Following Friday's manic quad-witching melt-up in oil (and everything else), the exuberance (surprise surprise) is fading as fundamental reality is slapped back onto the face of the energy complex by Saudi Arabia. As Reuters reports, Saudi oil minister Ali al Naimi also said the kingdom was now pumping a record high 10 million barrels per day (bpd), and would only cut if non-OPEC countries cut production. The 'supply' weakness in crude has been tempered somewhat by a tumbling USD (EUR surging) for now (and also by news from Sinopec of major capex cuts).
I would like one member of the FOMC to take the time to tell the American public the truth about the last seven years and monetary policy...
- Clinton Charity Tapped Foreign Friends (WSJ)
- Dollar Set for Worst Week Since ’13; S&P Futures Rise (BBG)
- Shale Producers Have Found Another Lifeline: Shareholders (BBG)
- BOJ Kuroda says no sign of 'currency war' brewing in world (Reuters)
- Fed Is Pushing and Pulling on Rates Riddle (WSJ
- Brent oil falls towards $54 on OPEC output, Iran (Reuters)
- Iran Talks Stall Over Ending of Sanctions (WSJ)
"The debt borne by the oil and gas sector has increased two and a half times over, from roughly $1 trillion in 2006 to around $2.5 trillion in 2014. As the price of oil is a proxy for the value of the underlying assets that underpin that debt, its recent decline may have caused significant financial strains and induced retrenchment by the sector as a whole. If the adjustment takes the form of increased current or future sales of oil, it may amplify the fall in the oil price.
The Best "Democracy" Money Can Buy: For Every Dollar Spent Influencing US Politics, Corporations Get $760 BackSubmitted by Tyler Durden on 03/16/2015 18:37 -0400
Between 2007 and 2012, 200 of America’s most politically active corporations spent a combined $5.8 Billion on federal lobbying and campaign contributions. What they gave pales compared to what those same corporations got: $4.4 Trillion in federal business and support. Here is the visual representation of this stunning finding: for every dollar spent on influencing politics, the nation’s most politically active corporations received $760 from the government.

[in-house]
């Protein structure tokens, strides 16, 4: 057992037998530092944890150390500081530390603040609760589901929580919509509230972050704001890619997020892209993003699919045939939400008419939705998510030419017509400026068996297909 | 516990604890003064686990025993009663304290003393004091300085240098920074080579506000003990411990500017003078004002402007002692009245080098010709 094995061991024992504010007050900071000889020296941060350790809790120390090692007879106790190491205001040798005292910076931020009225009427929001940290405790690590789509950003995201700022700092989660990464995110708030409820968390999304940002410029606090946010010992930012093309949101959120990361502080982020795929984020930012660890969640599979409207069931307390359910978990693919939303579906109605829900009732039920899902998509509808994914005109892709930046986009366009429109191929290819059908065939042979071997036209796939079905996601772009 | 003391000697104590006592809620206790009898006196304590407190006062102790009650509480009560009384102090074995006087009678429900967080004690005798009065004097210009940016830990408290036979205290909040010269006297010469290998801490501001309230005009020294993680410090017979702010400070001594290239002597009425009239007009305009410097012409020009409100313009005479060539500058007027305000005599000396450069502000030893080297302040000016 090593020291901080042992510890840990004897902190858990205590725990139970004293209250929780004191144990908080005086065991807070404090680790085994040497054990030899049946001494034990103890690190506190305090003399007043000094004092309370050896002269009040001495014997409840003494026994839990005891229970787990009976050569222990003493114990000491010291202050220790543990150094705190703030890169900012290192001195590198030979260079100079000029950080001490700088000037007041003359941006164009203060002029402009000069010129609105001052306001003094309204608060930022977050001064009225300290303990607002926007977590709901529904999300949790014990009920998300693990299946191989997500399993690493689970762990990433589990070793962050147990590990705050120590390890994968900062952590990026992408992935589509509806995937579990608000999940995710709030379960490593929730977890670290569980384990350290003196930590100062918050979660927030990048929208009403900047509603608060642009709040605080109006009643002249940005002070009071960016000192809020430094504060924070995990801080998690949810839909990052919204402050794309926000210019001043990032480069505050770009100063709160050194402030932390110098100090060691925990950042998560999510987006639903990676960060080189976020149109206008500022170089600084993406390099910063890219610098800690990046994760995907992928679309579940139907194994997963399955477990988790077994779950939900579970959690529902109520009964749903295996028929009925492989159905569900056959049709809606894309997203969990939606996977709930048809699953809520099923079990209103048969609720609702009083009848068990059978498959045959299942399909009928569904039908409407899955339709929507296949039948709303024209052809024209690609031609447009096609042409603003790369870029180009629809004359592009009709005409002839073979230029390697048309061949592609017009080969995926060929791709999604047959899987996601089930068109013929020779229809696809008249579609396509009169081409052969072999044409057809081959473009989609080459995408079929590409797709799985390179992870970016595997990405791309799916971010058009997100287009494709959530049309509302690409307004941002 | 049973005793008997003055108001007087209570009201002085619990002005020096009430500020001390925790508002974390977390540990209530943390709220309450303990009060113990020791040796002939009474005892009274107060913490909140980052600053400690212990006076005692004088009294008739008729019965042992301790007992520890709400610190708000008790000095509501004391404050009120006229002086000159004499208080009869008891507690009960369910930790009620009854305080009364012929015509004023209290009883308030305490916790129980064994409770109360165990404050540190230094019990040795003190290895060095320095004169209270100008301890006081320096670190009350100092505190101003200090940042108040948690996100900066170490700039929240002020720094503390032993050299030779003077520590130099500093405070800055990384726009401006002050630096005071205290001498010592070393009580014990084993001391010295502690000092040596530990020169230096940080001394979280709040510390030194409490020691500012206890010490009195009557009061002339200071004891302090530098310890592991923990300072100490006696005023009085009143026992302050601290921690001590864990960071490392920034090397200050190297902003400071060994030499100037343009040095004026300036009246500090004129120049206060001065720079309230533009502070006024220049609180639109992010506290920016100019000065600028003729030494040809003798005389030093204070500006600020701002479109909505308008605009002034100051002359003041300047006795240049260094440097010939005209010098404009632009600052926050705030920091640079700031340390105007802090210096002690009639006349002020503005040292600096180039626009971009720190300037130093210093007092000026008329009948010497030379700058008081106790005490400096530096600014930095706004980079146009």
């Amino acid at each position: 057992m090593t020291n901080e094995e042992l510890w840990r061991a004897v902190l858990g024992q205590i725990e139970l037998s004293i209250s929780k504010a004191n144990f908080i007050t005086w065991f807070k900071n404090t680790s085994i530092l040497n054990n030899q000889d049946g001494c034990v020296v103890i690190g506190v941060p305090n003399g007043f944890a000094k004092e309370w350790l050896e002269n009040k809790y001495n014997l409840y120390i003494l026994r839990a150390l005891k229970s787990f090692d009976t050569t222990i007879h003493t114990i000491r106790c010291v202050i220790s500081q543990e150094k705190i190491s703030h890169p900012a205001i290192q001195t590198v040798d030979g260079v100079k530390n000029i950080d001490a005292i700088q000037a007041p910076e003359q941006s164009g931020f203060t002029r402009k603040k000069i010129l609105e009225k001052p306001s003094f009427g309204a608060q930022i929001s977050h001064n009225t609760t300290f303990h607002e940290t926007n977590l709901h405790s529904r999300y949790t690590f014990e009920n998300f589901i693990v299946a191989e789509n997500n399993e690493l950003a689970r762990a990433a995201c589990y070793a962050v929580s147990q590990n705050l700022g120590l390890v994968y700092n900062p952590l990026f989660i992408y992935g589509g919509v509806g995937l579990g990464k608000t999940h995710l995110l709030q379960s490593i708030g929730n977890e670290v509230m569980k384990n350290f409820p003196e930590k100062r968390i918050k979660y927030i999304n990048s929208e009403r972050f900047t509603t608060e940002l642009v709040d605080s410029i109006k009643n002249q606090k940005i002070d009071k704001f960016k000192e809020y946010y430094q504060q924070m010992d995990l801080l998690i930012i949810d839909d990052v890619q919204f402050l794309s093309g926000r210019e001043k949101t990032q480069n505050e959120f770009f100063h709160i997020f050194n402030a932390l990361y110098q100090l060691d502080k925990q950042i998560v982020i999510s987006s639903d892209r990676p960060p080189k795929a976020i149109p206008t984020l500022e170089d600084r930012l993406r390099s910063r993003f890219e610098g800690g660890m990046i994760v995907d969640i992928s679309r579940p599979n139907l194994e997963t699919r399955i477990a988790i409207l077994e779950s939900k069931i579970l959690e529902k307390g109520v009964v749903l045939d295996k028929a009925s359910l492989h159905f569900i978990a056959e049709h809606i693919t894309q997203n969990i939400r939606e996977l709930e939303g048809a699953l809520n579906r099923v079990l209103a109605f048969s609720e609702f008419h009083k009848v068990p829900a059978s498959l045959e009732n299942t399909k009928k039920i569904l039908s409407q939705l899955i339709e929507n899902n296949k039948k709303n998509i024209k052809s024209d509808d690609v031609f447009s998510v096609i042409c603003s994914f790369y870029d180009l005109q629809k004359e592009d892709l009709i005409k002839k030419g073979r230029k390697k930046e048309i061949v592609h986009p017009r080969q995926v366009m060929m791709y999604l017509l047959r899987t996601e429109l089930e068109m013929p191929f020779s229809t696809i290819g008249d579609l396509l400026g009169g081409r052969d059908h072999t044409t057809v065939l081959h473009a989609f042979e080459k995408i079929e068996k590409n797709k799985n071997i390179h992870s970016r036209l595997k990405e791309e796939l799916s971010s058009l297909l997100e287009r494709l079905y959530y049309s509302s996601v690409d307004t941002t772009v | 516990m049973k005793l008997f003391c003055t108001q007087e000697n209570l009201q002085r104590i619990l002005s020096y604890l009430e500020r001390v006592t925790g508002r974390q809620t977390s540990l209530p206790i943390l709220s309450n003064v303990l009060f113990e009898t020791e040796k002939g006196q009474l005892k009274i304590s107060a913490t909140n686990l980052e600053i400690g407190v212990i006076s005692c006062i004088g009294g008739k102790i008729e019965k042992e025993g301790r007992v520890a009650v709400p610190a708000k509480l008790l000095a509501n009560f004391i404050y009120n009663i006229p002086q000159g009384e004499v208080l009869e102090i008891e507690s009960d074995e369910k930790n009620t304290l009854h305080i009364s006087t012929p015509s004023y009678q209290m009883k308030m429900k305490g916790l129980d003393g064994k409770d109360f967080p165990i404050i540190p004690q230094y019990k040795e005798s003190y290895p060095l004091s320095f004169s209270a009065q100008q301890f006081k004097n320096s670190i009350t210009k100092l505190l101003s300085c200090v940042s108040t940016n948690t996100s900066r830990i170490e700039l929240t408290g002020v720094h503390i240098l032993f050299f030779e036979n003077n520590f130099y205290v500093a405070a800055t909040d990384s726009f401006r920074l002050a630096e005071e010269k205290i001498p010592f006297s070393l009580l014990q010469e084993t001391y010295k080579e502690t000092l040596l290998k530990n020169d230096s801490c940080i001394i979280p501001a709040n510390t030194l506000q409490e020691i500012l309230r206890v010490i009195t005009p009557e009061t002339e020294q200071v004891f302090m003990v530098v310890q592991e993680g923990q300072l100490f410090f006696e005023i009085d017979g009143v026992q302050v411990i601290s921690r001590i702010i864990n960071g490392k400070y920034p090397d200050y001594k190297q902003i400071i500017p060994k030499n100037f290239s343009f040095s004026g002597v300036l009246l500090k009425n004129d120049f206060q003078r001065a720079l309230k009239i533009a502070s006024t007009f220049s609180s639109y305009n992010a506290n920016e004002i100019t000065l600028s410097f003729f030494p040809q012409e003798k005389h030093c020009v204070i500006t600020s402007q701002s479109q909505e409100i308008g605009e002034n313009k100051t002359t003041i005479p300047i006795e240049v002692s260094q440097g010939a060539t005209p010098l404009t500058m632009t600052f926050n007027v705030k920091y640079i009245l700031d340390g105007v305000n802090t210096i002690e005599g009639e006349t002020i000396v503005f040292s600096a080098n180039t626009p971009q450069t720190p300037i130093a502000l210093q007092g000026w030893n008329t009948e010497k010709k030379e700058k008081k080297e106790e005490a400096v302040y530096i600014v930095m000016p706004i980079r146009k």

The prospects of a rate hike by the Fed are looking increasingly shaky and downright laughable, not just because the start to 2015 for the US economy has been the worst in "negative surprises" terms since Lehman, or because the Atlanta Fed Q1 real-time GDP forecast is about to go negative (consensus originally expected this print to be 3.5% if not higher), but because the last time this happened, the Fed launched QE2. What is "this"? Bank of America explains.
Since Jeb Hensareling is opening a criminal probe into the Fed for leaking material, non-public information because Congress is “committed to holding the Federal Reserve accountable for its actions and omissions, and to ensuring transparency in its operations”, it is also time to finally hold none other than former Treasury Secretary and then-Fed Vice Chairman Tim Geithner criminally accountable for his actions.
As HFT shops begin to turn on each other, it seems appropriate to reflect on the impact that Michael Lewis' Flash Boys book had on exposing the ugly truth that many have been discussing for years in US (and international) equity (and non-equity) markets. As Lewis concludes, after explaining the attacks he has suffered from the HFT industry, "If I didn't do more to distinguish 'good' H.F.T. from 'bad' H.F.T., it was because I saw, early on, that there was no practical way for me or anyone else... to do it. ... The big banks and the exchanges [have] been paid to compromise investors’ interests while pretending to guard those interests. I was surprised more people weren’t angry with them."
Warren Buffett's “financial weapons of mass destruction” - how are you?